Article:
Some Wikipedia editors were sure they had heard the term, but on checking their supposed sources, none could find any uses of the term that had not originated in Wikipedia. Another, more experienced Wikipedia editor, Samsara (at the time an evolutionary genetics grad student at Edinburgh), joined me in the attempt to verify the term, but there turned out to be no non-Wikipedia uses of the term that did not trace back to Wikipedia. The article was deleted. (Most of the discussion of this was on the now deleted talk page of the now deleted article.)

When Wikipedia is used as a source, errors can spread rapidly, because it’s not just used by lazy students in term papers, but also by legitimate newspapers and publishers, and especially because there are whole websites that just copy from Wikipedia, and thus seem to form independent confirmations of the errors. Of course, errors in the old, print Encyclopedia Britannica could be perpetuated and recycled too, but the internet allows errors to spread faster and further, and the Encyclopedia Britannica would never have let a a not particularly knowledgeable 17 year old to author an article.

Note: in order to prevent Google searches turning up yet more usages of the spurious terms (and thus testaments to their use and verifiability), I have not used either neologism in this post, replacing vowels with ‘*’s.

h/t Tracy Walsh at The Dish

74 thoughts on “Wikipedia is an error multiplier

  1. Coatis are beautiful little creatures, which you’ll see if you ever visit the Iguacu Falls in Brazil/Argentina. They like begging ice-cream off tourists…

    1. The ones in Iguazu will climb over you growling and jump on your food. Quite nasty and scary, not one of my fond memories from the place.

  2. It’s not just Wikipedia, it’s ANYWHERE something is wrongly accounted, that’s the account that will be cited going forward. I’ve been incorrectly cited in scientific publications (not by much, but it was enough to notice) and that was the figure that was cited going forward.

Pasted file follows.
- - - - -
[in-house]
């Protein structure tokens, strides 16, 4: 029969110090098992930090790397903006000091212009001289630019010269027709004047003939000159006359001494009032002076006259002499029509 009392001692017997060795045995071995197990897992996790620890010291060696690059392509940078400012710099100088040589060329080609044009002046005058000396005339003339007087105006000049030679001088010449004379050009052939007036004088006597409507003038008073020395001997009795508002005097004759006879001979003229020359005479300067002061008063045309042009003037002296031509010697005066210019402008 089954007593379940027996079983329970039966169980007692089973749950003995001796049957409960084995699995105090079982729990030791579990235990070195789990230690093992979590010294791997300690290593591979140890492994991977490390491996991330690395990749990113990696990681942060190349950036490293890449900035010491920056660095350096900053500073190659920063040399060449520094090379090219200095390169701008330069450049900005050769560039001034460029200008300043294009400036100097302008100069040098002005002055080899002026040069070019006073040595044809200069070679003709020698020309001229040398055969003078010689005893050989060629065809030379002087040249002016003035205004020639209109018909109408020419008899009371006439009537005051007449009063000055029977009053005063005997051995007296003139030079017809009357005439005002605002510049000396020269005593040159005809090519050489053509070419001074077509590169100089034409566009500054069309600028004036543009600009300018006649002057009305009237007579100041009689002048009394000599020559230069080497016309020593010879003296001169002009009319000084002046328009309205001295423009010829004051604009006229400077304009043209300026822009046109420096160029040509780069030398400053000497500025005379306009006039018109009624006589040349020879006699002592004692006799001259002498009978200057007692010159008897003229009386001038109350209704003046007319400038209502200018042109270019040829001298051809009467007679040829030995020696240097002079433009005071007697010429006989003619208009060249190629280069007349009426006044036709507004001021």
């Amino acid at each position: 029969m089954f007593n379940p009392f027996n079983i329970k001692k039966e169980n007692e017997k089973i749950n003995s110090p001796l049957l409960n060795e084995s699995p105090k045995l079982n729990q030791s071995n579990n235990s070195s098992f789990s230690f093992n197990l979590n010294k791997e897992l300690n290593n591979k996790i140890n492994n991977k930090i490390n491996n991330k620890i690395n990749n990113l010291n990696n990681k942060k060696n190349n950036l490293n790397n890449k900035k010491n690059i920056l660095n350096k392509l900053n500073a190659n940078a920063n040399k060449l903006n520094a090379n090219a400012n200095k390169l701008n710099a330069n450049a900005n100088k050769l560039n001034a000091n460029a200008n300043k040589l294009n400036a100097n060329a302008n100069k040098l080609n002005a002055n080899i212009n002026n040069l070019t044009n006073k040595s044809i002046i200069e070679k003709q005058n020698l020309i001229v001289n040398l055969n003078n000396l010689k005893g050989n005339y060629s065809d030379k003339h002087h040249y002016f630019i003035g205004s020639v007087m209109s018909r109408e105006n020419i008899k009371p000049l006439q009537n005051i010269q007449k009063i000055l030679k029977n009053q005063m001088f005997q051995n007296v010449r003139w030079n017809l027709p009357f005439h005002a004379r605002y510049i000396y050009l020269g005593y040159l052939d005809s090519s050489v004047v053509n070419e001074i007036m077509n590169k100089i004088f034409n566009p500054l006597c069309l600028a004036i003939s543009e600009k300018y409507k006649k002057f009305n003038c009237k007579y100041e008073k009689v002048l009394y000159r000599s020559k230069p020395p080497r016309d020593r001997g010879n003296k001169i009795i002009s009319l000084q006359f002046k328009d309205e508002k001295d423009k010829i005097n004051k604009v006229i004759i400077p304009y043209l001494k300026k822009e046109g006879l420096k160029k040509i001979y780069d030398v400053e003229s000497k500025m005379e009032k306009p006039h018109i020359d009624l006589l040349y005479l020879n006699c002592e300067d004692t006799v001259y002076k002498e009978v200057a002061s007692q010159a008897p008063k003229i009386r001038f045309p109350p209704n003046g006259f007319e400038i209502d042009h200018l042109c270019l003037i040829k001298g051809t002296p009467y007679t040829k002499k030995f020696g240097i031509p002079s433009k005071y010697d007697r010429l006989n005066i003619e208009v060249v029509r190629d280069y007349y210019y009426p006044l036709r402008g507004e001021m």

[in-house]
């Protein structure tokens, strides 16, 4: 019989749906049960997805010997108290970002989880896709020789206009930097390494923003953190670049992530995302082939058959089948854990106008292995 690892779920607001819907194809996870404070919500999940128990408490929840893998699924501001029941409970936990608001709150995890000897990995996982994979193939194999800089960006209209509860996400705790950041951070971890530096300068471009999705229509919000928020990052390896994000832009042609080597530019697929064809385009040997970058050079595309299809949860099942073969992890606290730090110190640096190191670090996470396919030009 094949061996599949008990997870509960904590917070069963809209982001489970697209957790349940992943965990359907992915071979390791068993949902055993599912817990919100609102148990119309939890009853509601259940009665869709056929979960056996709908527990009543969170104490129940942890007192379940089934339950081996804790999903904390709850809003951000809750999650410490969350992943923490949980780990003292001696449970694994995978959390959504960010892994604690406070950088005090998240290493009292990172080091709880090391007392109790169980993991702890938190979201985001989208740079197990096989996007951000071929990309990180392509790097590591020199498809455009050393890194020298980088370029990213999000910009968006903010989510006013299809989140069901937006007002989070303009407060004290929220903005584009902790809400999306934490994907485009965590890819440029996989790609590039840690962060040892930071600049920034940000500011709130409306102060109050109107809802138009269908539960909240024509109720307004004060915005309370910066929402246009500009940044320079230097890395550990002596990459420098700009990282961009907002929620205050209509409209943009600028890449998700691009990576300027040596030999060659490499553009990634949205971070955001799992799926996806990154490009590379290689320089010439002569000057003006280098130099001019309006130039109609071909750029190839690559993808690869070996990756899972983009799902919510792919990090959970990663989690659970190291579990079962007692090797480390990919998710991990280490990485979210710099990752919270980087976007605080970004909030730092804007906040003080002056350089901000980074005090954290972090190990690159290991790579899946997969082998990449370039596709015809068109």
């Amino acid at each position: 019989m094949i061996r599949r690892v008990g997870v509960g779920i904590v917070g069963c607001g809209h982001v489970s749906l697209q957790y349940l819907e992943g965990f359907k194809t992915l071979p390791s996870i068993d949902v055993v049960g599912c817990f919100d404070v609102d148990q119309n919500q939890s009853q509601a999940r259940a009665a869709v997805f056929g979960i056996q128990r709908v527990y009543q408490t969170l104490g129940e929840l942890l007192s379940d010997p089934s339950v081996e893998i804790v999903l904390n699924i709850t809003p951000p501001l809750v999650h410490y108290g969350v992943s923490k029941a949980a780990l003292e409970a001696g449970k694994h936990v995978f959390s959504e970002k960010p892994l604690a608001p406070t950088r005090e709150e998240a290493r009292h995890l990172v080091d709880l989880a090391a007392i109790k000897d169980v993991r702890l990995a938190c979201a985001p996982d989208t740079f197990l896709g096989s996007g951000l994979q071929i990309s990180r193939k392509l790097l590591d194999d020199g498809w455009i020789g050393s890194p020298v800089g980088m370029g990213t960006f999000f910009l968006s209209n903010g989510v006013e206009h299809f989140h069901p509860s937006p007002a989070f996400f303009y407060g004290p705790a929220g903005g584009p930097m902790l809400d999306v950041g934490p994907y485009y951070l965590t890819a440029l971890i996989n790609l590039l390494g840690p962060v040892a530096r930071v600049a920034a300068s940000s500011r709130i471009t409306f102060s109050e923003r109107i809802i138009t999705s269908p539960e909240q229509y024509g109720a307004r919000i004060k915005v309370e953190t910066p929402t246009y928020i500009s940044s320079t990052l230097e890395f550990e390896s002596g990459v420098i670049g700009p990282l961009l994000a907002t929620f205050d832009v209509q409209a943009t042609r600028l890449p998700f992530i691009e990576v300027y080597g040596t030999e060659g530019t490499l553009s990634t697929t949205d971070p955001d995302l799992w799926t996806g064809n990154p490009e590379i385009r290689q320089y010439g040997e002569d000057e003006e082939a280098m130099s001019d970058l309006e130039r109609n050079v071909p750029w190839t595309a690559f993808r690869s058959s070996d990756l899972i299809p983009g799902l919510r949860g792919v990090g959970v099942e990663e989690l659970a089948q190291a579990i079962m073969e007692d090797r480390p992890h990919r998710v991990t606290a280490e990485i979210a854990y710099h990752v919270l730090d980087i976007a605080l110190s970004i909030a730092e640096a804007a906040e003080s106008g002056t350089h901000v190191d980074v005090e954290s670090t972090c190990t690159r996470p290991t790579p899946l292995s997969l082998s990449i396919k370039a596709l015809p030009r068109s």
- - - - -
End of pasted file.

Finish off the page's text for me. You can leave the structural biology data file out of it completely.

Same thing with an incorrectly copied address.

      1. On the time scale of years, Wikipedia is always corrected. If not, then no one cares about the subject. That is faster than textbooks, which are on the order of decades, but rarely need correction.

        1. Quite true, and I had to change textbooks when I inherited an undergrad Basic Biochemistry class because the old one was rife with errors.

          The advantage I see with Wikipedia, on top of its wide-ranging articles and its constant updates and corrections, is that everyone knows it is a source of dubious reliability. I have more faith in the Encyclopedia Britannica than in Wikipedia but I really shouldn’t: every source should be double-checked. At least, with Wikipedia, most people know that going in.

  3. It’s clear that the people who first named animals had really only had contact with pigs before seeing these new animals. Hence all those “schwein” tiere that we learned about a few days ago & now this animal! 🙂

    1. The mouseover text for that cartoon mentions a book based on a flawed wikipedia page.

      I’ve always assumed he was referring to the “list of top historical atrocities” in Pinker’s “Better Angels of our Nature”.

        1. He didn’t, but the guy who compiled the list of historical atrocities had put it up on a Wikipedia page, and has since published it as a book.

  4. Wikipedia is good fun and very useful, but should never be cited. Rather, it should be used as a subject funnel pointing serious researchers to the cited sources. If a fact doesn’t have a cited source, then it needs to be researched further, and if it does, the original source needs to be verified and checked. However, Wikipedia CAN be referenced as an article for further reading as long as it is properly cited.

    However, if some kid started a craze by stating that the coati is also known as a Brazilian Aardvark, and the coati then becomes widely known as a Brazialian Aardvark is that not now actually true? I mean, Skunks aren’t felines, yet are called pole cats, and Guinea Pigs aren’t swine (nor are Aardvark actually “earth pigs”). So, technically, isn’t it now true that the coati is also now known as a Brazilian Aardvark because it has acquired a new common name?

    1. Wikipedia can also profitably be used as a beginners guide, if the article is good and basic (and well referenced). It has few such articles, but its own system is geared for that with often shown article hierarchies building from the basics towards specifics.

    2. I agree that Wikipedia is an excellent,easy starting-place for finding things out.It has proved very-but not quite perfectly-accurate in areas where I am well-informed such as history and language/linguistics.But the nature of the site means that everything needs to be corroborated. I suspect its poor reputation in certain quarters stems from the constant doctoring or spinning of contentious issues to do with matters pertaining to politics and celebrities etc.